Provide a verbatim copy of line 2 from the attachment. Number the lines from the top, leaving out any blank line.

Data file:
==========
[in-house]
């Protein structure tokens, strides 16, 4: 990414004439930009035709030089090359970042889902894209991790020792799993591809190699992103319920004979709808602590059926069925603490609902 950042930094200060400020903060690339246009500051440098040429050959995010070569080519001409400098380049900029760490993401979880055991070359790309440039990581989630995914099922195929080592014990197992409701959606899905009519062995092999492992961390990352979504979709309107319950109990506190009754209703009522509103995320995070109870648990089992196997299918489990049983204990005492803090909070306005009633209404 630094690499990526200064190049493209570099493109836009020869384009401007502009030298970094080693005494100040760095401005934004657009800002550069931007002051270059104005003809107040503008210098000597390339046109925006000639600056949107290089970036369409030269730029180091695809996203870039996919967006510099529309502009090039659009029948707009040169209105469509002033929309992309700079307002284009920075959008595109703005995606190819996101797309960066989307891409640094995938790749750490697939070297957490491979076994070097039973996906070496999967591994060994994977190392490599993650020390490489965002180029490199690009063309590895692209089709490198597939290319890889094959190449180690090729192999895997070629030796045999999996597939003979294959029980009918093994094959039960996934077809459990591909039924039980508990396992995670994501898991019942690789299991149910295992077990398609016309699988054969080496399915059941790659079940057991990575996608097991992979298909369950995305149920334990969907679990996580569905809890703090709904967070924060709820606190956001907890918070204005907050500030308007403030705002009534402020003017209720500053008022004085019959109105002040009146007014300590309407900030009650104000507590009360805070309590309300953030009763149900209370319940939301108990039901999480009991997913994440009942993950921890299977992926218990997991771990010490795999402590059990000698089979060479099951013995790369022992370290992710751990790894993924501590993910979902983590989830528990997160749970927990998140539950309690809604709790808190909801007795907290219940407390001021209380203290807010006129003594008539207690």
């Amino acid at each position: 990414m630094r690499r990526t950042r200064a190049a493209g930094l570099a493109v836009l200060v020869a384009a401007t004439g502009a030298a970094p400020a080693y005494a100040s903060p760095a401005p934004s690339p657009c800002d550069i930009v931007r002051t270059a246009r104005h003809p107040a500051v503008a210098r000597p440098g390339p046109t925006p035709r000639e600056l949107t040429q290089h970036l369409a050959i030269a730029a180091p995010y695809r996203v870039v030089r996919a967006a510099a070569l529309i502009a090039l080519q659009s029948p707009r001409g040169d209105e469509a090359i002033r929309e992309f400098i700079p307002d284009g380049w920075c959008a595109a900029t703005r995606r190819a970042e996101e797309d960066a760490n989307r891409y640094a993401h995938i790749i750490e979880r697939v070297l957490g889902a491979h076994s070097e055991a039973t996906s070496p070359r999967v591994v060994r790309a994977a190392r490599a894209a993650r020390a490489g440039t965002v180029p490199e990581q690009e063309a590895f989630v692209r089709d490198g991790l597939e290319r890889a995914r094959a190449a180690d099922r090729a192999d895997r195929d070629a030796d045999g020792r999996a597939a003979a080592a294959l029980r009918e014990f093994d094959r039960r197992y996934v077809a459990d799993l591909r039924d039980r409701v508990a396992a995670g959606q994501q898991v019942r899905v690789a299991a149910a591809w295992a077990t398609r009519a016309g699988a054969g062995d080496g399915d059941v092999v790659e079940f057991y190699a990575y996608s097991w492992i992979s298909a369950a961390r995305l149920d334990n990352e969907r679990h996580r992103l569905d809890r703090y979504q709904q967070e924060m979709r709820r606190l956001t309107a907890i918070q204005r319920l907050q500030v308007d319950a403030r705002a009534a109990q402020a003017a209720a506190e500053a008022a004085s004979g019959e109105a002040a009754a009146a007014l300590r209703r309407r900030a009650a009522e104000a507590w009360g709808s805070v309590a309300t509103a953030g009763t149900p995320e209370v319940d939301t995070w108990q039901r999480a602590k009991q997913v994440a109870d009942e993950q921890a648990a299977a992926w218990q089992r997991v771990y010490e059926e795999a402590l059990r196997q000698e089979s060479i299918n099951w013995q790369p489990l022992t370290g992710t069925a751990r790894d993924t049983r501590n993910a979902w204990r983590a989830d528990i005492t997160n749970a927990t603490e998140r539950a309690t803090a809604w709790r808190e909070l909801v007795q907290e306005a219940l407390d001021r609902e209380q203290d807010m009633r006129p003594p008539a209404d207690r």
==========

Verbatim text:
């Protein structure tokens, strides 16, 4: 990414004439930009035709030089090359970042889902894209991790020792799993591809190699992103319920004979709808602590059926069925603490609902 950042930094200060400020903060690339246009500051440098040429050959995010070569080519001409400098380049900029760490993401979880055991070359790309440039990581989630995914099922195929080592014990197992409701959606899905009519062995092999492992961390990352979504979709309107319950109990506190009754209703009522509103995320995070109870648990089992196997299918489990049983204990005492803090909070306005009633209404 630094690499990526200064190049493209570099493109836009020869384009401007502009030298970094080693005494100040760095401005934004657009800002550069931007002051270059104005003809107040503008210098000597390339046109925006000639600056949107290089970036369409030269730029180091695809996203870039996919967006510099529309502009090039659009029948707009040169209105469509002033929309992309700079307002284009920075959008595109703005995606190819996101797309960066989307891409640094995938790749750490697939070297957490491979076994070097039973996906070496999967591994060994994977190392490599993650020390490489965002180029490199690009063309590895692209089709490198597939290319890889094959190449180690090729192999895997070629030796045999999996597939003979294959029980009918093994094959039960996934077809459990591909039924039980508990396992995670994501898991019942690789299991149910295992077990398609016309699988054969080496399915059941790659079940057991990575996608097991992979298909369950995305149920334990969907679990996580569905809890703090709904967070924060709820606190956001907890918070204005907050500030308007403030705002009534402020003017209720500053008022004085019959109105002040009146007014300590309407900030009650104000507590009360805070309590309300953030009763149900209370319940939301108990039901999480009991997913994440009942993950921890299977992926218990997991771990010490795999402590059990000698089979060479099951013995790369022992370290992710751990790894993924501590993910979902983590989830528990997160749970927990998140539950309690809604709790808190909801007795907290219940407390001021209380203290807010006129003594008539207690």